D.C. Could Have Done More To Help 4 Sisters, Families Say
Thursday, February 28, 2008
Relatives of the four girls whose decomposed bodies were found last month in a Southeast Washington rowhouse have hired lawyers to pursue claims against the D.C. government for failing to prevent months of neglect and abuse.
The lawyers served the city notice as the children's mother, Banita Jacks, remains jailed without bond on murder charges. In letters to Mayor Adrian M. Fenty (D), two lawyers used the mayor's public statements to make a case that city agencies had warnings that the children were in trouble but failed to act aggressively to get the girls away from their mother.
Lawyers formally set the groundwork for legal claims on behalf of Jacks's mother, Mamie Jacks, and Jessie Fogle, grandmother of the two youngest children. In addition, a lawyer for the estate of the second-oldest daughter was retained by her father, Kevin J. Stoddard. The lawyer said yesterday that he plans to sue the city on behalf of the estate.
The bodies remain at the D.C. medical examiner's office, yet to be buried after their discovery Jan. 9 by deputy marshals serving an eviction notice at Jacks's Sixth Street SE address. The medical examiner's office was unable to say what led to the deaths of the girls -- ages 5, 6, 11 and 16 -- but the case was ruled homicide. Jacks, 33, has told police that the children were possessed by demons and that they died in their sleep, authorities have said.
It was unclear yesterday how much contact the grandmothers and other relatives had with Jacks. Police have said that no one had seen the children since spring or summer, and authorities have said the girls were dead for months. In interviews yesterday, the grandmothers' lawyers declined to say when their clients last saw Jacks or her daughters.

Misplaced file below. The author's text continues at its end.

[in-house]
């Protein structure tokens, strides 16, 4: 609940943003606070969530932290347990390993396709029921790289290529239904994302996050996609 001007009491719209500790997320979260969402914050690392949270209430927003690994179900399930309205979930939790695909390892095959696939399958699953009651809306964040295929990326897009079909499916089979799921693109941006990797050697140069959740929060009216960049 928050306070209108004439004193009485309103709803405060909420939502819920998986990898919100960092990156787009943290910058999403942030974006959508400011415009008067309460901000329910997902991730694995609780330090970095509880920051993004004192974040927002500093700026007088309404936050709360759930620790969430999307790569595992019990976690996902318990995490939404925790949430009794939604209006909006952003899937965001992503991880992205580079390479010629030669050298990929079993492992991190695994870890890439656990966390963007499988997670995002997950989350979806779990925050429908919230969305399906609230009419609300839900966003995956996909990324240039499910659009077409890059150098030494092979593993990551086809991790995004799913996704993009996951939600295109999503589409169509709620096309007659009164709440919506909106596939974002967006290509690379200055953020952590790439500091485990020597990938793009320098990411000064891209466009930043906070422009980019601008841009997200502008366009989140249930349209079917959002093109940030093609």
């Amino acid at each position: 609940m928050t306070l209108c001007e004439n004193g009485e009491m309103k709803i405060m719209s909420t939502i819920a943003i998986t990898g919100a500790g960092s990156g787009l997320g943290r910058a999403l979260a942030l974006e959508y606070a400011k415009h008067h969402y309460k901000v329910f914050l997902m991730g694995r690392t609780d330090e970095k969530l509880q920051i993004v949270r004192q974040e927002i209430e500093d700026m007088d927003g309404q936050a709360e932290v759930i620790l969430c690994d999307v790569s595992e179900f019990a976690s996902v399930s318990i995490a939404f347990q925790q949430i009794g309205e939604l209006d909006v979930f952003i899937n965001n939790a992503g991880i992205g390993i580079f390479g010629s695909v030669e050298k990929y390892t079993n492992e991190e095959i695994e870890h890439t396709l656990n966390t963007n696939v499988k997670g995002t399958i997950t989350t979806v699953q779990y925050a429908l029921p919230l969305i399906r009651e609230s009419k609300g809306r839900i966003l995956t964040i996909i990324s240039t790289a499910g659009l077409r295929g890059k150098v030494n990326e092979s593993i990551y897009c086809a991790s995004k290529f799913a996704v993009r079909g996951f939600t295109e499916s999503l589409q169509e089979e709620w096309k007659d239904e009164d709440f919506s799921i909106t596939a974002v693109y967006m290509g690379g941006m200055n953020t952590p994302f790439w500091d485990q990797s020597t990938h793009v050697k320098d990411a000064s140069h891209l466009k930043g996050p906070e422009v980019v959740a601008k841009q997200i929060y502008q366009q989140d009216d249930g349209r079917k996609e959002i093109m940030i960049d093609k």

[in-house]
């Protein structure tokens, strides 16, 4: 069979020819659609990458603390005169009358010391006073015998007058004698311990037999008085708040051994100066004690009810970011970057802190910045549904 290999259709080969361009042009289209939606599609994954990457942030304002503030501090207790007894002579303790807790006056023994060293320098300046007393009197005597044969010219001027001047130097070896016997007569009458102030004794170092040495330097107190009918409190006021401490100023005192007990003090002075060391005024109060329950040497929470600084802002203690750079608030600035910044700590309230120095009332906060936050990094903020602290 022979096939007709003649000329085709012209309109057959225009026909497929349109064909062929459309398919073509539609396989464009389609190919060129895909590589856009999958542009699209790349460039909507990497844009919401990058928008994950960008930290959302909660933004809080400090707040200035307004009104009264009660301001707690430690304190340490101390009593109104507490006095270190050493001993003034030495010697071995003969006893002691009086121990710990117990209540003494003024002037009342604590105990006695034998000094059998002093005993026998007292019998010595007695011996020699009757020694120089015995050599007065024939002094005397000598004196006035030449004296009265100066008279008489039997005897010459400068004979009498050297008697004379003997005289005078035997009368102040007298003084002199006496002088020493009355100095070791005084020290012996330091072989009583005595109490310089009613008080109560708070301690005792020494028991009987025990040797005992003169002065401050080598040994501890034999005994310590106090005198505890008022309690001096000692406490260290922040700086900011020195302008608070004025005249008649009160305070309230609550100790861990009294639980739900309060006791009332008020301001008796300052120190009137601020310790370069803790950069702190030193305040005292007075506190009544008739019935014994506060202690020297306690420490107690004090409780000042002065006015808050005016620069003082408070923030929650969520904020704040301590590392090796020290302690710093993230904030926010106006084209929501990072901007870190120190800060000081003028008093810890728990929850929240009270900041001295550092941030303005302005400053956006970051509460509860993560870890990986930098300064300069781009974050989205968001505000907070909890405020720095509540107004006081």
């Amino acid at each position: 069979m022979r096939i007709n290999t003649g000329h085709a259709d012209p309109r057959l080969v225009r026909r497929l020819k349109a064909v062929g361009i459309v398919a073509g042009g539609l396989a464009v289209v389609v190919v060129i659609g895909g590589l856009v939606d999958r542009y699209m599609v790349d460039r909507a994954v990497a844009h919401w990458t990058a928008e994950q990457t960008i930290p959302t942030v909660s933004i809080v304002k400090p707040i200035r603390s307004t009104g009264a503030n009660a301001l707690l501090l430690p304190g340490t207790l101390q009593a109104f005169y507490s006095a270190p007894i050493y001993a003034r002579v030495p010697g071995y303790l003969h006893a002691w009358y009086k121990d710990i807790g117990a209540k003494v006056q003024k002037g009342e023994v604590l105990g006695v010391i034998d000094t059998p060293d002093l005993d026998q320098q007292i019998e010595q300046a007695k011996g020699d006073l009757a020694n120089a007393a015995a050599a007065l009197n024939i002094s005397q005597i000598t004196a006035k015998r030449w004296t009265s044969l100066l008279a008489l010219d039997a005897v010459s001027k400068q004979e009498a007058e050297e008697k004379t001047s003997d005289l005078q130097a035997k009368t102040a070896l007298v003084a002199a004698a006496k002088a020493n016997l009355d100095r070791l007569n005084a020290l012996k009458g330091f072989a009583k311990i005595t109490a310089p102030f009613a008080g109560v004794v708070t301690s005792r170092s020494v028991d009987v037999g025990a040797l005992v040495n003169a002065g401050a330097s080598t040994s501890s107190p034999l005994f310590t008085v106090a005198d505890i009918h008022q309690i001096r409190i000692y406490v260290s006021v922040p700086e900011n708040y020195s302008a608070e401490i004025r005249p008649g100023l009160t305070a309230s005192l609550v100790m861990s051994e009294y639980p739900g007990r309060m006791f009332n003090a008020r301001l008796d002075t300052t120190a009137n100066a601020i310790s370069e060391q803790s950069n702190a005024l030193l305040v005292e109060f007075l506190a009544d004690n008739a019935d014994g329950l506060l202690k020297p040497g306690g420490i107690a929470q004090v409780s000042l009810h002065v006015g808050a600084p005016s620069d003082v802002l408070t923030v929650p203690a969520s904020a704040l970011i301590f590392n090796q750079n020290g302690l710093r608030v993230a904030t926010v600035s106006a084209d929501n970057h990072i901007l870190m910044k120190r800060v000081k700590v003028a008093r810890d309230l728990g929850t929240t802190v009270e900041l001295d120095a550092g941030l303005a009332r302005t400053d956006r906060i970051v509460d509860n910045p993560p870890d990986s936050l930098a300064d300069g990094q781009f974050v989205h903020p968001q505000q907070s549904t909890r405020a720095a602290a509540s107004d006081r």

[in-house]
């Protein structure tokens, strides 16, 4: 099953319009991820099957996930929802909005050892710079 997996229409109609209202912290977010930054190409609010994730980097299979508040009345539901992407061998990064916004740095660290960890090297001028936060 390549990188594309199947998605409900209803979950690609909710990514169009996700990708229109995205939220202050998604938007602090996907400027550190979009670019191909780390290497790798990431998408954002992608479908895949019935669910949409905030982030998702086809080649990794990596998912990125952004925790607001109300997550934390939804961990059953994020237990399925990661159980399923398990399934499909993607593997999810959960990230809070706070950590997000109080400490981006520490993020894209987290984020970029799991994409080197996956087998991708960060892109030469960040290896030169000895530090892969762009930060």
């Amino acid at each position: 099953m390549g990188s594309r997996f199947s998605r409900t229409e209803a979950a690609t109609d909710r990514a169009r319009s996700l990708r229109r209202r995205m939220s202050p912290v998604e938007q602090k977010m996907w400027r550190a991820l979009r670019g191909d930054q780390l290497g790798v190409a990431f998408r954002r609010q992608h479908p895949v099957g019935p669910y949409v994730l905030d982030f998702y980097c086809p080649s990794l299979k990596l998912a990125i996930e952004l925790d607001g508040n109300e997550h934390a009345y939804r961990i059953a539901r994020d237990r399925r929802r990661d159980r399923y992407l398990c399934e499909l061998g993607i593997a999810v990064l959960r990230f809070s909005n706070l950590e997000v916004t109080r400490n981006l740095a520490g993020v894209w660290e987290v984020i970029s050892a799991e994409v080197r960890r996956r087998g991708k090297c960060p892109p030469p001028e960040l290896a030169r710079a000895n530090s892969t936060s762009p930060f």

Fenty, who fired six child welfare workers days after the bodies were discovered, acted swiftly to show that he demands accountability. He revealed that five government agencies had contact with Jacks in the months before her children's deaths. Now, in addition to the potential litigation, he is getting pushback from within the government: A hearing officer recommended that three workers be reinstated and called the firings unwarranted.
Peter J. Nickles, the District's interim attorney general, said yesterday that the city has no intention of rehiring the employees, noting that the hearing officer's findings are advisory. Two of the workers staffed hotlines and took calls warning that the children were endangered: one from a nurse in July 2006 and another from a school social worker last April. A third visited Jacks's home last spring but never made contact with the mother. The city's Child and Family Services Agency later erroneously concluded that the family had moved. The agency closed the case.
"The culture in this town is that there is not a strict sense of accountability when people do not do their duty, and as a result, people are hurt," Nickles said. "In this case, we had the ultimate situation where these four kids were killed. We're not going to accept that."
Nickles called the possibility of lawsuits "unfortunate" but said he planned to meet with Jacks's relatives and their attorneys to "do what's fair," which he said could mean defending the lawsuits or resolving them "in some way" out of court.
The letters, hand-delivered to the mayor's office Feb. 11, are a necessary step under D.C. law before the filing of legal action for damages against the D.C. government. The city typically reviews letters, which give a broad outline of allegations, and decides whether to take action to avoid lawsuits.
Marshall W. Taylor, attorney for Mamie Jacks, wrote in his letter that the children needed the city's protection from the "abusive, neglectful, and/or dangerous custody of their mother." The city, he wrote "knew or should have known" of the risks.
Peter Scherr, on behalf of Jessie Fogle, wrote that the city "breached its duty," leading to "ongoing abuse," pain, suffering and mental injury.